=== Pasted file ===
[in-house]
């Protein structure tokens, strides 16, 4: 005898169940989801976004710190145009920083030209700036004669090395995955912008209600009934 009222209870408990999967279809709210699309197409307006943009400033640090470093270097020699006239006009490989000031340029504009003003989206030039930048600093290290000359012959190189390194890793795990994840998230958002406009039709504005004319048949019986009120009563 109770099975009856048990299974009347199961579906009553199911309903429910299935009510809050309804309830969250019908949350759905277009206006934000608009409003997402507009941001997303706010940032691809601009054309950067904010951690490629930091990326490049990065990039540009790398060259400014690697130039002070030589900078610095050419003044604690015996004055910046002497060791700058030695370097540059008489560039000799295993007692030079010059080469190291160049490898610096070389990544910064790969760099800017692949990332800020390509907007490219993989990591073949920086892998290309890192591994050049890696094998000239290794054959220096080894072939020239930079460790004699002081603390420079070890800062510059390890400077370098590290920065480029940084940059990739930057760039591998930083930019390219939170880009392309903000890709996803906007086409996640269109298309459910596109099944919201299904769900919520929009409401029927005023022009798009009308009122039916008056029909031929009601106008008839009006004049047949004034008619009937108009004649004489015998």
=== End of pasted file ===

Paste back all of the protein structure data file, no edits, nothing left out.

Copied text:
[in-house]
């Protein structure tokens, strides 16, 4: 005898169940989801976004710190145009920083030209700036004669090395995955912008209600009934 009222209870408990999967279809709210699309197409307006943009400033640090470093270097020699006239006009490989000031340029504009003003989206030039930048600093290290000359012959190189390194890793795990994840998230958002406009039709504005004319048949019986009120009563 109770099975009856048990299974009347199961579906009553199911309903429910299935009510809050309804309830969250019908949350759905277009206006934000608009409003997402507009941001997303706010940032691809601009054309950067904010951690490629930091990326490049990065990039540009790398060259400014690697130039002070030589900078610095050419003044604690015996004055910046002497060791700058030695370097540059008489560039000799295993007692030079010059080469190291160049490898610096070389990544910064790969760099800017692949990332800020390509907007490219993989990591073949920086892998290309890192591994050049890696094998000239290794054959220096080894072939020239930079460790004699002081603390420079070890800062510059390890400077370098590290920065480029940084940059990739930057760039591998930083930019390219939170880009392309903000890709996803906007086409996640269109298309459910596109099944919201299904769900919520929009409401029927005023022009798009009308009122039916008056029909031929009601106008008839009006004049047949004034008619009937108009004649004489015998």